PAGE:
Gone are the days where the word whisk(e)y solely referred to liquid produced in Scotland, Ireland, or America. Today, a fresh wave of whisky-makers across the globe, with their unique climates and natural resources, are offering malt fans a taste of regionality. David Vitale, founder of Australian whisky brand Starward, delves into the inner-workings of his distillery down-under…

When he founded Starward back in 2007, David Vitale penned the concept “a distinctly Australian whisky” in his notebook, and set out to define what that meant. Ultimately, he wanted a whisky that was “as distinctive as peat is to Islay whisky, in an approachable fashion”.

“We could have gone down the wattle or eucalypt path, but it wouldn’t have tasted all that great,” muses Vitale, who earned his whisky stripes working for Bill Lark at Tasmania’s Lark Distillery. “It had to be something that you could share with friends that wasn’t going to be an acquired taste or something you cross off your bucket list and then move on.

“With hindsight it’s bloody obvious that we should be using wine barrels to do that, but at the time it was a big leap of faith. If we could crack that nut, we’d have a whisky that’s more Australian than Scotch is Scottish.”

Starward founder David Vitale

Vitale set up shop in a former aircraft maintenance hangar in the state of Victoria, just outside of Melbourne – which is located is at the heart of about 95% of red wine production in Australia – before moving to new site in the capital city’s Docklands Precinct in 2016. As a craft beer enthusiast and once dedicated homebrewer, Vitale appointed brewers from Melbourne’s microbreweries to run the distillery’s brewhouse.

“We have a brewhouse mindset,” he explains. “What we do in the brewhouse is equally as important as what happens during the distillation and at the maturation stage. A lot of people just talk about wood policy; that’s very important and certainly has a big impact on flavour – but we felt from very early on that innovating upstream was equally important as it was downstream.”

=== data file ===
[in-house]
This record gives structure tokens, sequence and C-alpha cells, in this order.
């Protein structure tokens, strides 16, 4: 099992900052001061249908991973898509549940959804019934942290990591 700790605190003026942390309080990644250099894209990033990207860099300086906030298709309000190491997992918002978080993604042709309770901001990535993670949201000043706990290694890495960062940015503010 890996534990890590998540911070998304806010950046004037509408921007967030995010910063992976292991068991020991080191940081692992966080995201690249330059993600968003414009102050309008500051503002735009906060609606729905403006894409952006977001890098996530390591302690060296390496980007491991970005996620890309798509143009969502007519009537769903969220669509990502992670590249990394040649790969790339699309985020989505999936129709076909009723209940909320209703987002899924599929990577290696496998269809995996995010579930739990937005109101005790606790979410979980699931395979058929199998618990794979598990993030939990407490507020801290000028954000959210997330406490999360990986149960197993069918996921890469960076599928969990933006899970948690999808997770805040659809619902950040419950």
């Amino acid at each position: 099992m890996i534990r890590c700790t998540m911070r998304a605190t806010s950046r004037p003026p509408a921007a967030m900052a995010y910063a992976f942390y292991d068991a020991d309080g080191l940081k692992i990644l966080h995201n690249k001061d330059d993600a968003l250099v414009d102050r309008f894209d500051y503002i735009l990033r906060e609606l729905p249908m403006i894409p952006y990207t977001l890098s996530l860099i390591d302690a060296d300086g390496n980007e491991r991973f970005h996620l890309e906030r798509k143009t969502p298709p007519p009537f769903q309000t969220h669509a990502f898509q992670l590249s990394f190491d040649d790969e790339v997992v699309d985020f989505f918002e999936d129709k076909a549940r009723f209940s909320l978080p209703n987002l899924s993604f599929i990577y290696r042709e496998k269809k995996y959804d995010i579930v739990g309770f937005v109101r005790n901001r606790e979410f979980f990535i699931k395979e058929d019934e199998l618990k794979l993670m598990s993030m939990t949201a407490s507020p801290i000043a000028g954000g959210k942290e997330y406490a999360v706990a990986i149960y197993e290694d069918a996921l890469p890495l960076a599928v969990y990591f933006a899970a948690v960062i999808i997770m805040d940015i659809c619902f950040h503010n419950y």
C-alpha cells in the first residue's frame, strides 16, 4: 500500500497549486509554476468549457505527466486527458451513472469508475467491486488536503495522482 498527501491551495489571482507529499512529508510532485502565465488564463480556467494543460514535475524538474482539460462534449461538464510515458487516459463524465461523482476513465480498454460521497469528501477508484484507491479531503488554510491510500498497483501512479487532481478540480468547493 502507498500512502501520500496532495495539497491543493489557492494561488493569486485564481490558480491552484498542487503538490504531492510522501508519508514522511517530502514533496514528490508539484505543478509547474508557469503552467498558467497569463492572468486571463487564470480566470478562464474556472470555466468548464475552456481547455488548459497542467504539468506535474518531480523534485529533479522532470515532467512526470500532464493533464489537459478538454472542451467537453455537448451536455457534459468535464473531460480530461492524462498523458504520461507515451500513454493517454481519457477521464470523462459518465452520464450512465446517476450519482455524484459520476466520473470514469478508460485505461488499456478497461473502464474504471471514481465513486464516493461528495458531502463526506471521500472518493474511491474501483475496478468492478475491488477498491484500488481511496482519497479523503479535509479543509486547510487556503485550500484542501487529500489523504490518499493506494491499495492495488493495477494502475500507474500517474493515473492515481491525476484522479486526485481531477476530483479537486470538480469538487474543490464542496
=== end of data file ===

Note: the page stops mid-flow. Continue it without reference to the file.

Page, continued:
To make the distillery’s existing range of Starward Solera, Starward Wine Cask and Starward 10th Anniversary, the team begins by fermenting brewery-standard Australian malted barley with brewers’ yeast at a high temperature. Until now, every Starward expression has been crafted from the same recipe. This year, Vitale reveals, the team is looking at distilling single estate barley from specific farms. Due to Melbourne’s “four seasons in a day” climate, both the fermenters and the copper pot stills are jacketed to regulate the temperature.

The Starward Distillery. Shiny.

“Having the neck adjustable with water means that we can effectively keep it at a constant reflux level, and that’s really important because we want to keep consistency from batch to batch,” Vitale says. “It also allows us to play, so when look at different mash bills and different malted barley strains, we can dial up the reflux if we want a lighter spirit or switch it off altogether to get more of that oily character coming through.”

Starward’s first creation was Starward Solera, which is solely matured in 40 to 50 year old Apera barrels (a fortified wine; Australia’s answer to Spanish sherry) that have been re-coopered and re-toasted before being re-sized into 50 litre, 100 litre and 200 litre barrels. It’s then vatted in a Solera tank – hence the name – and of this, around 30% is emptied for bottling.